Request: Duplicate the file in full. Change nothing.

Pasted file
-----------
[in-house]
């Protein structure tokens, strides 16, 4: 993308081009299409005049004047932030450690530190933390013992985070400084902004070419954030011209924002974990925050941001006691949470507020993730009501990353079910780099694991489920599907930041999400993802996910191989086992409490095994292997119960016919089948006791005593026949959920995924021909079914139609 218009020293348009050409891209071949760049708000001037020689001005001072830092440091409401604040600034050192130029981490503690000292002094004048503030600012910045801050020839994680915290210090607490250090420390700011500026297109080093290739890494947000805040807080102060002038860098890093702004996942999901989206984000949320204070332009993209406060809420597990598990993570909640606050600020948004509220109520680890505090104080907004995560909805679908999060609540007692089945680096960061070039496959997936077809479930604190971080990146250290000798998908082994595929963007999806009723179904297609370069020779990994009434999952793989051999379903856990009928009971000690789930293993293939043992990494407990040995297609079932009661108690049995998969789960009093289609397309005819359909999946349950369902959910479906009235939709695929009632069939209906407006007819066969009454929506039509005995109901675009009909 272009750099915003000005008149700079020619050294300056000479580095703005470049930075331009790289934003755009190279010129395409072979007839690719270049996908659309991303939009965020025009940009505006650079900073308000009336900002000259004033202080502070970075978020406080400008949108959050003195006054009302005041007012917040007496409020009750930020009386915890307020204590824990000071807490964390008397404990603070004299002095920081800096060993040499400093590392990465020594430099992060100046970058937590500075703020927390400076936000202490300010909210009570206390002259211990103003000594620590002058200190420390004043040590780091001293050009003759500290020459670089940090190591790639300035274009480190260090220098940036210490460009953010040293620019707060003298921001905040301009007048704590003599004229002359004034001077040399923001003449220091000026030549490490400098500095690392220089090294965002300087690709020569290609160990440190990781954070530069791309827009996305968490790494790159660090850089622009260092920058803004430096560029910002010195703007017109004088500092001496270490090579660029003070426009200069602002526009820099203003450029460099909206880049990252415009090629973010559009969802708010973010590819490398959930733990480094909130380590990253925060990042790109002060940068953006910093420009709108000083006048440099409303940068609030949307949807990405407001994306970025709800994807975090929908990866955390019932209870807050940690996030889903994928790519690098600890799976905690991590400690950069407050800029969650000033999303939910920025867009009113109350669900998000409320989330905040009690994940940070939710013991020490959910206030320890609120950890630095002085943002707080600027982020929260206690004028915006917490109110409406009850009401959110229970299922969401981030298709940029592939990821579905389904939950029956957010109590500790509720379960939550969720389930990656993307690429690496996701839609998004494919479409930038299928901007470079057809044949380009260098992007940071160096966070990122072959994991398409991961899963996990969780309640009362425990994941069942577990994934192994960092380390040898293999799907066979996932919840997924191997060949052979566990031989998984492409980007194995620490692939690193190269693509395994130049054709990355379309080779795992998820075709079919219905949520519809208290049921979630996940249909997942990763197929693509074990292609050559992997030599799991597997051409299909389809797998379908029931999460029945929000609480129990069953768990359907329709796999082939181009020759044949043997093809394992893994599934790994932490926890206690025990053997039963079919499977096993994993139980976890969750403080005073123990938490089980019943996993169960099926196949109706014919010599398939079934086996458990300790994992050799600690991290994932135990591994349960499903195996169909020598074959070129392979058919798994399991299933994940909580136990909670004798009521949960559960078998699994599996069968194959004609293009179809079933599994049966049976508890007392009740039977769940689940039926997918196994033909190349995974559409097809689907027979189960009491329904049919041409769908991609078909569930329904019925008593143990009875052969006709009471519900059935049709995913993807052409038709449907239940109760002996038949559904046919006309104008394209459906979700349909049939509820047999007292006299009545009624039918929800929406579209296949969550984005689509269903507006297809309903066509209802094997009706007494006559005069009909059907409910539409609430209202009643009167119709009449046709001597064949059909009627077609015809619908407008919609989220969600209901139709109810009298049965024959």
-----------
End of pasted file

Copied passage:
[in-house]
């Protein structure tokens, strides 16, 4: 993308081009299409005049004047932030450690530190933390013992985070400084902004070419954030011209924002974990925050941001006691949470507020993730009501990353079910780099694991489920599907930041999400993802996910191989086992409490095994292997119960016919089948006791005593026949959920995924021909079914139609 218009020293348009050409891209071949760049708000001037020689001005001072830092440091409401604040600034050192130029981490503690000292002094004048503030600012910045801050020839994680915290210090607490250090420390700011500026297109080093290739890494947000805040807080102060002038860098890093702004996942999901989206984000949320204070332009993209406060809420597990598990993570909640606050600020948004509220109520680890505090104080907004995560909805679908999060609540007692089945680096960061070039496959997936077809479930604190971080990146250290000798998908082994595929963007999806009723179904297609370069020779990994009434999952793989051999379903856990009928009971000690789930293993293939043992990494407990040995297609079932009661108690049995998969789960009093289609397309005819359909999946349950369902959910479906009235939709695929009632069939209906407006007819066969009454929506039509005995109901675009009909 272009750099915003000005008149700079020619050294300056000479580095703005470049930075331009790289934003755009190279010129395409072979007839690719270049996908659309991303939009965020025009940009505006650079900073308000009336900002000259004033202080502070970075978020406080400008949108959050003195006054009302005041007012917040007496409020009750930020009386915890307020204590824990000071807490964390008397404990603070004299002095920081800096060993040499400093590392990465020594430099992060100046970058937590500075703020927390400076936000202490300010909210009570206390002259211990103003000594620590002058200190420390004043040590780091001293050009003759500290020459670089940090190591790639300035274009480190260090220098940036210490460009953010040293620019707060003298921001905040301009007048704590003599004229002359004034001077040399923001003449220091000026030549490490400098500095690392220089090294965002300087690709020569290609160990440190990781954070530069791309827009996305968490790494790159660090850089622009260092920058803004430096560029910002010195703007017109004088500092001496270490090579660029003070426009200069602002526009820099203003450029460099909206880049990252415009090629973010559009969802708010973010590819490398959930733990480094909130380590990253925060990042790109002060940068953006910093420009709108000083006048440099409303940068609030949307949807990405407001994306970025709800994807975090929908990866955390019932209870807050940690996030889903994928790519690098600890799976905690991590400690950069407050800029969650000033999303939910920025867009009113109350669900998000409320989330905040009690994940940070939710013991020490959910206030320890609120950890630095002085943002707080600027982020929260206690004028915006917490109110409406009850009401959110229970299922969401981030298709940029592939990821579905389904939950029956957010109590500790509720379960939550969720389930990656993307690429690496996701839609998004494919479409930038299928901007470079057809044949380009260098992007940071160096966070990122072959994991398409991961899963996990969780309640009362425990994941069942577990994934192994960092380390040898293999799907066979996932919840997924191997060949052979566990031989998984492409980007194995620490692939690193190269693509395994130049054709990355379309080779795992998820075709079919219905949520519809208290049921979630996940249909997942990763197929693509074990292609050559992997030599799991597997051409299909389809797998379908029931999460029945929000609480129990069953768990359907329709796999082939181009020759044949043997093809394992893994599934790994932490926890206690025990053997039963079919499977096993994993139980976890969750403080005073123990938490089980019943996993169960099926196949109706014919010599398939079934086996458990300790994992050799600690991290994932135990591994349960499903195996169909020598074959070129392979058919798994399991299933994940909580136990909670004798009521949960559960078998699994599996069968194959004609293009179809079933599994049966049976508890007392009740039977769940689940039926997918196994033909190349995974559409097809689907027979189960009491329904049919041409769908991609078909569930329904019925008593143990009875052969006709009471519900059935049709995913993807052409038709449907239940109760002996038949559904046919006309104008394209459906979700349909049939509820047999007292006299009545009624039918929800929406579209296949969550984005689509269903507006297809309903066509209802094997009706007494006559005069009909059907409910539409609430209202009643009167119709009449046709001597064949059909009627077609015809619908407008919609989220969600209901139709109810009298049965024959």